'McNish is a master of sinister horror. This is a spine-chilling ghost story.' The Bookseller
'The Hunting Ground follows all the directions laid down by writers like Edgar Allan Poe and Ambrose Bierce, but McNish makes them all his own. This is a beautifully written and truly disturbing ghost story. Enjoy and shiver.' South China Post
'McNish is one of our most talented thriller writers, with an ability to make your spine crawl and your heart pound with his stylish pared down prose.'
Amanda Craig, The Times
'A masterly sense of revelation make this a seriously chilling read.' Jake Hope, The Bookseller
'A truly haunting story that stirs the hairs at the back of your neck. Fast paced and thrilling, the reader is hurtled along as the terrible events at Glebe House unfold.' Carousel
'A gripping and inventive ghost story for older readers in which the tension builds through apprehension, to dread and finally outright terror. This book will have readers looking over their shoulders for a long time after the last page is finished.' Booktrust
'Beautifully written and truly chilling ghost story set in a creepy mansion and featuring lost children, fearsome hunters and echoing nursery rhymes ... I liked the creepiness and the tension, which ratchets up and up until its almost unbearable.' The Bookbag
'Fast-paced, thoroughly gripping with as many twists and turns and dead-ends as the dreadful East Wing itself... read it on a warm summer afternoon when you have plenty of company!' Cornflower Books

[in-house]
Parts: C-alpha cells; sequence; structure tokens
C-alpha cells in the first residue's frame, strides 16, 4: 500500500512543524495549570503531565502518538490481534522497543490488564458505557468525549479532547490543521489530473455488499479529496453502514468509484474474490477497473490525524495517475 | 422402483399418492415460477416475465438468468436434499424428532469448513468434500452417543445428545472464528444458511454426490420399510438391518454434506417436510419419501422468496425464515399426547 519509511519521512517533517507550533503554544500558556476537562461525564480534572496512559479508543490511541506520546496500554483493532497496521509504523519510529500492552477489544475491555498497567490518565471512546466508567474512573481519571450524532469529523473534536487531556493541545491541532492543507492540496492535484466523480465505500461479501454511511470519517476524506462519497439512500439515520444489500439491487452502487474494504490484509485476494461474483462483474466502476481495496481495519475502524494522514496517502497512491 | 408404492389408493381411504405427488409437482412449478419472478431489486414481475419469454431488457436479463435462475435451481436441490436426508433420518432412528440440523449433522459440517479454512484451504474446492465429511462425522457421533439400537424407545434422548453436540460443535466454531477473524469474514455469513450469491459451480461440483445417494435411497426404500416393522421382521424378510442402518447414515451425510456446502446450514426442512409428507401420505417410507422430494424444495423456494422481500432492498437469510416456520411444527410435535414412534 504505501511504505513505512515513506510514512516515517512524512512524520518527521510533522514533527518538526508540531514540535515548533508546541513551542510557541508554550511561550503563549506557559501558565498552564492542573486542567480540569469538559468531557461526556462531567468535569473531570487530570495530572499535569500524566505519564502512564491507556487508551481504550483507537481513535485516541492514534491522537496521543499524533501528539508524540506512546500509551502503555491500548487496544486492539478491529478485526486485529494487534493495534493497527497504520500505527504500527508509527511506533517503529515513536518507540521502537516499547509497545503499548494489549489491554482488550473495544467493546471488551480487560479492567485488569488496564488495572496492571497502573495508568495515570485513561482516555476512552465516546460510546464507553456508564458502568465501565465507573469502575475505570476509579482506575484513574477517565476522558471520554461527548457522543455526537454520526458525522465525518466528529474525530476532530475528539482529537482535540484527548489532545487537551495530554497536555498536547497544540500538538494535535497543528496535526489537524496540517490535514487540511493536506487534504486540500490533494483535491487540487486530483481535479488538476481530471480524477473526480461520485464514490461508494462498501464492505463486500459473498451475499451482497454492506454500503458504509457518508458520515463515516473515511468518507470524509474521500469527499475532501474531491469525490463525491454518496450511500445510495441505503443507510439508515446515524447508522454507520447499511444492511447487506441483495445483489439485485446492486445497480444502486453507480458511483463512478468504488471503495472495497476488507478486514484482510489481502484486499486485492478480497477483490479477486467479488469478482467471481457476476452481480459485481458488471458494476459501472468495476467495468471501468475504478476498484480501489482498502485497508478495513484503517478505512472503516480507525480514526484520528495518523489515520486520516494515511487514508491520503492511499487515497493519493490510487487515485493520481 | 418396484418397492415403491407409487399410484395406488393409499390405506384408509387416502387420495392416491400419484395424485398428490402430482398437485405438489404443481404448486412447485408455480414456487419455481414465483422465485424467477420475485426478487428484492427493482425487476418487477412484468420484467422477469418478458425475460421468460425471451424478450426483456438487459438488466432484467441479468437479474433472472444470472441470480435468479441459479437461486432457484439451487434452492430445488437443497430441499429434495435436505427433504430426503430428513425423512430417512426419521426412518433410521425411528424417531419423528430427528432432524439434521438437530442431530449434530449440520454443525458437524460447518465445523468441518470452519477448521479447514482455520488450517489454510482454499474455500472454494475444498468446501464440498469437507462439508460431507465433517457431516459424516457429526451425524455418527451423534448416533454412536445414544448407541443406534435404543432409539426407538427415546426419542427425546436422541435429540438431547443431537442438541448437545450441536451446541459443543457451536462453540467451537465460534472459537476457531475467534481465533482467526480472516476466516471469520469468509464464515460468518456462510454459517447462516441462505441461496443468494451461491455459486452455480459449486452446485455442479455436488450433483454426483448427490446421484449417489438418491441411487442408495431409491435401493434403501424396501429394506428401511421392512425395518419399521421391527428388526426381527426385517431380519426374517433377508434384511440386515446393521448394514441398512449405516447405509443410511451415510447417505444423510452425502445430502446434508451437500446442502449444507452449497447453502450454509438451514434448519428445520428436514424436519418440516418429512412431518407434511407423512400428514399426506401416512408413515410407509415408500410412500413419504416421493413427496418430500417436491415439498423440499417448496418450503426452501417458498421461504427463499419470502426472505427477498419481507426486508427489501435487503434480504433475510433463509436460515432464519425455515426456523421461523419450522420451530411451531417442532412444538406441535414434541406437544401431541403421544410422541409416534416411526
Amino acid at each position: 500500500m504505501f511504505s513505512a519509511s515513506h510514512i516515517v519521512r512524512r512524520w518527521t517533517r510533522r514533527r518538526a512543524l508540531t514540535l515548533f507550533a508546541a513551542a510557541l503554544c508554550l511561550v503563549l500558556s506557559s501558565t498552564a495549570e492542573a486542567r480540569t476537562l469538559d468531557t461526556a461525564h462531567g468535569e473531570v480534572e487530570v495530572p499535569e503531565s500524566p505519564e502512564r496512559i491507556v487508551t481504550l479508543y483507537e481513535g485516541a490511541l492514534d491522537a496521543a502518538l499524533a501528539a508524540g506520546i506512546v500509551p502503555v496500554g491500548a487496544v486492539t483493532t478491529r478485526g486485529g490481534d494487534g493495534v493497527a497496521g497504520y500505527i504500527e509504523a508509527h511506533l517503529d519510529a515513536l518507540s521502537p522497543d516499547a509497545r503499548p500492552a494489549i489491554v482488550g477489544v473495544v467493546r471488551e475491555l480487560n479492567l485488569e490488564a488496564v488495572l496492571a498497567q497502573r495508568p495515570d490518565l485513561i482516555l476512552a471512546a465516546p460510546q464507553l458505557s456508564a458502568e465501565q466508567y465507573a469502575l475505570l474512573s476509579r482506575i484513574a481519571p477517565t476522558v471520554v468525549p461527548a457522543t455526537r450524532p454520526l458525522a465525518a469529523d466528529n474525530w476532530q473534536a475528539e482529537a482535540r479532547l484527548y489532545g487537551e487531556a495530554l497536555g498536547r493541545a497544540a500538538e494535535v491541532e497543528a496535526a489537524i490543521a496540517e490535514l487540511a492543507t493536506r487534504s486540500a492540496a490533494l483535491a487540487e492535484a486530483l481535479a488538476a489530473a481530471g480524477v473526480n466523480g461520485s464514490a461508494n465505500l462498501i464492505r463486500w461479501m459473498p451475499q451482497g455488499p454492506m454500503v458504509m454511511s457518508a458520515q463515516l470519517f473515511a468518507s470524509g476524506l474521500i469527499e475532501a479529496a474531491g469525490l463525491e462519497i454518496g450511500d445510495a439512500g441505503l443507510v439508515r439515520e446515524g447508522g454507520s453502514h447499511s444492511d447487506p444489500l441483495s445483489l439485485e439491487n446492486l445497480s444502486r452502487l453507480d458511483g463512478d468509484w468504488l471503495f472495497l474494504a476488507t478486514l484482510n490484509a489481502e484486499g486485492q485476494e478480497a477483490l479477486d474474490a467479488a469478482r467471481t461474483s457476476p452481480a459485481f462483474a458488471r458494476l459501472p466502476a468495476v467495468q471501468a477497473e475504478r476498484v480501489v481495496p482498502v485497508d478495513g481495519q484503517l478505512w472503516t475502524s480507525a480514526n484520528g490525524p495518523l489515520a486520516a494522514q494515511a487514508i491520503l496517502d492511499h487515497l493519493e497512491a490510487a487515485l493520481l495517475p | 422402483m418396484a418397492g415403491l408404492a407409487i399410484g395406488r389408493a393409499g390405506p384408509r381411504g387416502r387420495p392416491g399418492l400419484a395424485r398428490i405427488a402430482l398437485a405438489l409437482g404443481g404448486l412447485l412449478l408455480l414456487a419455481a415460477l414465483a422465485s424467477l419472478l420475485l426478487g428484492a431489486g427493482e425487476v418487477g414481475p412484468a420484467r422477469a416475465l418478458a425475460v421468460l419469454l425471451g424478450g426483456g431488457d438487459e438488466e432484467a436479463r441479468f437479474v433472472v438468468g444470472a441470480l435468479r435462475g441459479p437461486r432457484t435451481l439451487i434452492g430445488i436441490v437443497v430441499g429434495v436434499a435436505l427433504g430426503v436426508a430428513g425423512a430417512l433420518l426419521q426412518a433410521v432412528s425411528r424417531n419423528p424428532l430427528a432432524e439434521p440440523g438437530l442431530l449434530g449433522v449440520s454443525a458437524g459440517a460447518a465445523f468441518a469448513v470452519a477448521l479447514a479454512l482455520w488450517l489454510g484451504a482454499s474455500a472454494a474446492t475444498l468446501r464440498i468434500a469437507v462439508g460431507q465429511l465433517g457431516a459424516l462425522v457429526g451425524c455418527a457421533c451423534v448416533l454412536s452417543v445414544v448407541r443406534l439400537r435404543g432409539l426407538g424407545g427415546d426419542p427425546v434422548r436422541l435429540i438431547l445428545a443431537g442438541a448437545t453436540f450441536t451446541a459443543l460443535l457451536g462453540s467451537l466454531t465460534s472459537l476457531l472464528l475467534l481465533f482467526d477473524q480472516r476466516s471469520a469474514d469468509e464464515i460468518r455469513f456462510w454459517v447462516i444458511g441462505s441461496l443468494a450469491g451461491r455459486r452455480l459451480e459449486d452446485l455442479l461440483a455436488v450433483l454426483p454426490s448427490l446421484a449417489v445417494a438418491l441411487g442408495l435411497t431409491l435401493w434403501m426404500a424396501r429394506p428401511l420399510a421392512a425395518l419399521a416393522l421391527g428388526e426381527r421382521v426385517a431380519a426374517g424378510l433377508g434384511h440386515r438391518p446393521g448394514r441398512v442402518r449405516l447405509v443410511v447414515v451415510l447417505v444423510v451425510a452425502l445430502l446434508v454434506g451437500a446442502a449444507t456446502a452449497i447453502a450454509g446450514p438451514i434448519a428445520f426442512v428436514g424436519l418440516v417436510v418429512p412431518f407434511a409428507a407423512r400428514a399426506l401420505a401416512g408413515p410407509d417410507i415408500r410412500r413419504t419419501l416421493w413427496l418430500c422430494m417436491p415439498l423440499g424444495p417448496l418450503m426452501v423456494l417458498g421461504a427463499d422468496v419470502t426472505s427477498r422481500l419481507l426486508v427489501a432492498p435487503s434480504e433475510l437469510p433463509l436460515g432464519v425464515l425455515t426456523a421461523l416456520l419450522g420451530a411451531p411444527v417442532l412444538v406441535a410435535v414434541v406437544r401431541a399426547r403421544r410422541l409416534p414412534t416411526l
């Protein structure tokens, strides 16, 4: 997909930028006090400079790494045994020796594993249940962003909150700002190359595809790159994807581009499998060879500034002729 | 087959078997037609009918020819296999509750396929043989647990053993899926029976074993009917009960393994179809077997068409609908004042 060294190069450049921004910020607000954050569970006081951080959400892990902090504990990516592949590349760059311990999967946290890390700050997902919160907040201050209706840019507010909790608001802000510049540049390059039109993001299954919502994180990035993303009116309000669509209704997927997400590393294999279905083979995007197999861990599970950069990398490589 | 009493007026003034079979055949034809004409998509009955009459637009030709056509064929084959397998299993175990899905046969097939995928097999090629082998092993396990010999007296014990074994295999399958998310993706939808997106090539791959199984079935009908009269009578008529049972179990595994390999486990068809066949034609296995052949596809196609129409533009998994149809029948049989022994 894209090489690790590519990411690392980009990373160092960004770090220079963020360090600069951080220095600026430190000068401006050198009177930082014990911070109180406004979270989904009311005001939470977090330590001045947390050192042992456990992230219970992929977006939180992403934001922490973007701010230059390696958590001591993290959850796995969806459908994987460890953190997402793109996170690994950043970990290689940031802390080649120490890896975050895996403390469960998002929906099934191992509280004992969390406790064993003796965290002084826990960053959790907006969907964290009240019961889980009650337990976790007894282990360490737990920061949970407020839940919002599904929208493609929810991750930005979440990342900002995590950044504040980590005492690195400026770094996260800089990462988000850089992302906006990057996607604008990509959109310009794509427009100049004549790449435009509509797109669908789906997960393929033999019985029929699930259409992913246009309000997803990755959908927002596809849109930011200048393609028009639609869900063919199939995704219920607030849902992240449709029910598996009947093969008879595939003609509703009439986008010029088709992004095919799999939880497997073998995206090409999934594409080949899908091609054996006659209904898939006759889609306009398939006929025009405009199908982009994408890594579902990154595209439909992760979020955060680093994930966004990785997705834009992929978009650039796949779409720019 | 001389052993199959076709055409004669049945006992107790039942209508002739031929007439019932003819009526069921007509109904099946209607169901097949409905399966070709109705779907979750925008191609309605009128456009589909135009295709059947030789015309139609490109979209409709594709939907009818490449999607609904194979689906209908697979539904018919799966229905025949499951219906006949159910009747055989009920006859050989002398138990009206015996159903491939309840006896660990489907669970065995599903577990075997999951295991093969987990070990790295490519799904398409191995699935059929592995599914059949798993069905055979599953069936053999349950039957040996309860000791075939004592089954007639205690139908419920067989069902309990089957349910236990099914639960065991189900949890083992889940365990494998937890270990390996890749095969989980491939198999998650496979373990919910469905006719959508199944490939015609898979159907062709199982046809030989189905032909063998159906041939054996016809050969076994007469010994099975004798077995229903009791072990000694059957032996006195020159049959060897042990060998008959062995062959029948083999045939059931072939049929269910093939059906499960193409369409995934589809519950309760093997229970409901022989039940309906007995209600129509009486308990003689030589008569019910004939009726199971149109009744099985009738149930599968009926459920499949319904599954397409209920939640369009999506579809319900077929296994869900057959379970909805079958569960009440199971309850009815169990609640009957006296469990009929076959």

'What at first glance appears to be a run-of-the-mill ghost story soon turns into a really creepy scare-fest. The use of a diary to give a back-story to the horrible goings-on is a stroke of genius and notches the fear factor way up high.' Flipside
'The Hunting Ground is a hair-raising thrill ride that will unnerve even the most hardened of horror fans. You have been warned.' Wondrous Reads
'The action never lets up ... highly enjoyable.'
The School Librarian
'This book is amazing!' Teen Titles
'I can honestly say this was one of the scariest stories I’ve ever read ... An example of the ghost story genre at its best.' Chicklish
'Cliff McNish is a master of the classic ghost story and this may well be his best yet.'
'The parallel narratives are neatly intertwined ... an elegant idea.' SFX
'Chilling and terrifying at the same time. Cliff Mcnish certainly knows what scares people. This is superb fare from one of Britain's best children's authors.'
'The more you read, the more the author inflicts a dark and sinister world that will leave you chilled to the bone.' Mr Ripley's Enchanted Books
'The Hunting Ground had me hooked from the moment I picked it up ... a fantastic plot line.' Excellent Reads
'A superb read ... this is a book that gripped me from beginning to end.' Alternative Magazine Online
'The kind of book from which nightmares are born ... McNish has again proved that he is a master of dark storytelling.' The Book Zone